Superglue is almost as good as Dermabond and doesn't cost $50 or need a prescription. Epi-pens are also by prescription. I would add this as well and your physician will probably not have an issue giving you a prescription. There are still ethical issues with giving prescription medicine out to people you've never bothered to examine, and epinephrine is a strong drug with significant issues if used incorrectly.

 

It still amazes me that some doctors charge a fee for you to fill out a questionnaire and then send you drugs through the mail without ever examining you. Isn't a doctor supposed to perform an exam to make sure a medicine is right for a certain problem? Some of these guys have turned it into a real racket, but I think it's unethical and just plain wrong.

 

By the way, the backpack itself is very spacious and there's plenty of room to add the extra items you mention if you really think you'd be able to manage those issues effectively, or for use in normal times.

 

I appreciate everyone's input; let me know if I'm way off base on this one...

 

 

Dr. Bones

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Ah, thanks for clearing some of that up Doc,

I still think some airway and chest gear would be a good idea, it may be anecdotal, but when I was in A-stan there were a lot of guys I came across who'd survived multiple GSW's to the chest without the aid of a modern trauma center. Army trauma doctrine is now leaning toward sticking a naso in anyone that goes unconscious do to trauma, to ensure the airway doesn't compromise, sad that people have choked on their own tongue sitting in the back of a humvee after a near miss from an IED and no one tried to prevent it.

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I hope it was more a help than a hurt Doc Bones. I have you page BM'd, there's a lot of good info and gear on there.

 

Oh, I forgot to mention for the tourniquet I'm just partial to the CAT's, any good tourniquet will work, but I like to have multiples, in the event that I have catastrophic blood loss from multiple sites on one casualty, or multiple bleeding casualties. It allows me to get the bloodloss stopped on the less severe while I work on the most and return later to downgrade if needed.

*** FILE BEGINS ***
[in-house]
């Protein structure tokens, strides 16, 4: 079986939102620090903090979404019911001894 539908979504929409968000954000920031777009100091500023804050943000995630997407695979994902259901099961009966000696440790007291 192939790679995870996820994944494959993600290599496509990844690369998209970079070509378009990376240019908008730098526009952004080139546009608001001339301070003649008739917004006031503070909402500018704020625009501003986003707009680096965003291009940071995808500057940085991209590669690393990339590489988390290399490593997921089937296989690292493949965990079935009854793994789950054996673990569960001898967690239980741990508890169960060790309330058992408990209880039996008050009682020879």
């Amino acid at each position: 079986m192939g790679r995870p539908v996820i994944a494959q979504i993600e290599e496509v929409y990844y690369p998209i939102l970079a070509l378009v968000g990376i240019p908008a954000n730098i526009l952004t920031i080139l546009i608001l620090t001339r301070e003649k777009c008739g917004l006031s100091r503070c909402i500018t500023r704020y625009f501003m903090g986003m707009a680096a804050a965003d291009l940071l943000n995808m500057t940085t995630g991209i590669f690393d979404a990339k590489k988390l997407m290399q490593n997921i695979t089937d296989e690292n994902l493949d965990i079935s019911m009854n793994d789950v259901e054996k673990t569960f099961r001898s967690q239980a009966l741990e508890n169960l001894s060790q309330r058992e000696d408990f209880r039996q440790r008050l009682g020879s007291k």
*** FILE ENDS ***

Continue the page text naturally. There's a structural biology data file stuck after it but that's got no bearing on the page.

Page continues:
As for the Quick Clot they had issues with people foolishly putting it inside open head traumas and open chest wounds and frying the guy, or getting it in the eyes and causing blindness so they went to a less effective impregnated gauze delivery system with a reformulation that didn't create heat. After having a look at the Celox I think I'll be switching, the granules are a much better delivery system for deep bleeding.

 

Just my thoughts, I'm not a medical professional, just a guy who's lived through and seen some really bad stuff.

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The same booth had an OD green Red Rock U.S. Navy med bag for $10 bucks. I may just grab it and start making my own kit. You'd think that being an EMT I'd know what to put in it, but I really can't think of a good starting list.

 

How about something to stop a sucking chest wound. Does not necessarily caused by a firearm. Could be the result of falling on a sharp stick or a bamboo shoot... just saying.